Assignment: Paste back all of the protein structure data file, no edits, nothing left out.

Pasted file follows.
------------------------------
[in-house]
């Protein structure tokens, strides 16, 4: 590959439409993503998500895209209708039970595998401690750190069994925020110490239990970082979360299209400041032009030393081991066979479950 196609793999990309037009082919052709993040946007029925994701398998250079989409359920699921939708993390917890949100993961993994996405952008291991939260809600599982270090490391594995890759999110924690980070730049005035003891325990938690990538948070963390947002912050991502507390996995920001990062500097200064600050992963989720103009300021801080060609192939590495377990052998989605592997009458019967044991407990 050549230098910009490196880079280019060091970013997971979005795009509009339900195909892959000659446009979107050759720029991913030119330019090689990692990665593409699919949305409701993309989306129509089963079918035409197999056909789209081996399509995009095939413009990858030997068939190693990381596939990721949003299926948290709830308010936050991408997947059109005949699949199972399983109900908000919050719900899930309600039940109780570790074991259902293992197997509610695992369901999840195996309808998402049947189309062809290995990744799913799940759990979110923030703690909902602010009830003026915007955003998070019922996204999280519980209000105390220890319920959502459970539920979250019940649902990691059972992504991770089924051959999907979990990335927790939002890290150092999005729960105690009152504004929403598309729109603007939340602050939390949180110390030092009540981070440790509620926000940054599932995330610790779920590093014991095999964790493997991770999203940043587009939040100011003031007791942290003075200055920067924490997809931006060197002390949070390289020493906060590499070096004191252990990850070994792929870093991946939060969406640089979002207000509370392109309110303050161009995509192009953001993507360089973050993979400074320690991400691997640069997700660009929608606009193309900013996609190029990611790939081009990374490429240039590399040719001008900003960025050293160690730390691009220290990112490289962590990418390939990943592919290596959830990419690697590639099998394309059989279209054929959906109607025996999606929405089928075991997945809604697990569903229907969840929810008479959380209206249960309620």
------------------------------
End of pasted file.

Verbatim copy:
[in-house]
């Protein structure tokens, strides 16, 4: 590959439409993503998500895209209708039970595998401690750190069994925020110490239990970082979360299209400041032009030393081991066979479950 196609793999990309037009082919052709993040946007029925994701398998250079989409359920699921939708993390917890949100993961993994996405952008291991939260809600599982270090490391594995890759999110924690980070730049005035003891325990938690990538948070963390947002912050991502507390996995920001990062500097200064600050992963989720103009300021801080060609192939590495377990052998989605592997009458019967044991407990 050549230098910009490196880079280019060091970013997971979005795009509009339900195909892959000659446009979107050759720029991913030119330019090689990692990665593409699919949305409701993309989306129509089963079918035409197999056909789209081996399509995009095939413009990858030997068939190693990381596939990721949003299926948290709830308010936050991408997947059109005949699949199972399983109900908000919050719900899930309600039940109780570790074991259902293992197997509610695992369901999840195996309808998402049947189309062809290995990744799913799940759990979110923030703690909902602010009830003026915007955003998070019922996204999280519980209000105390220890319920959502459970539920979250019940649902990691059972992504991770089924051959999907979990990335927790939002890290150092999005729960105690009152504004929403598309729109603007939340602050939390949180110390030092009540981070440790509620926000940054599932995330610790779920590093014991095999964790493997991770999203940043587009939040100011003031007791942290003075200055920067924490997809931006060197002390949070390289020493906060590499070096004191252990990850070994792929870093991946939060969406640089979002207000509370392109309110303050161009995509192009953001993507360089973050993979400074320690991400691997640069997700660009929608606009193309900013996609190029990611790939081009990374490429240039590399040719001008900003960025050293160690730390691009220290990112490289962590990418390939990943592919290596959830990419690697590639099998394309059989279209054929959906109607025996999606929405089928075991997945809604697990569903229907969840929810008479959380209206249960309620």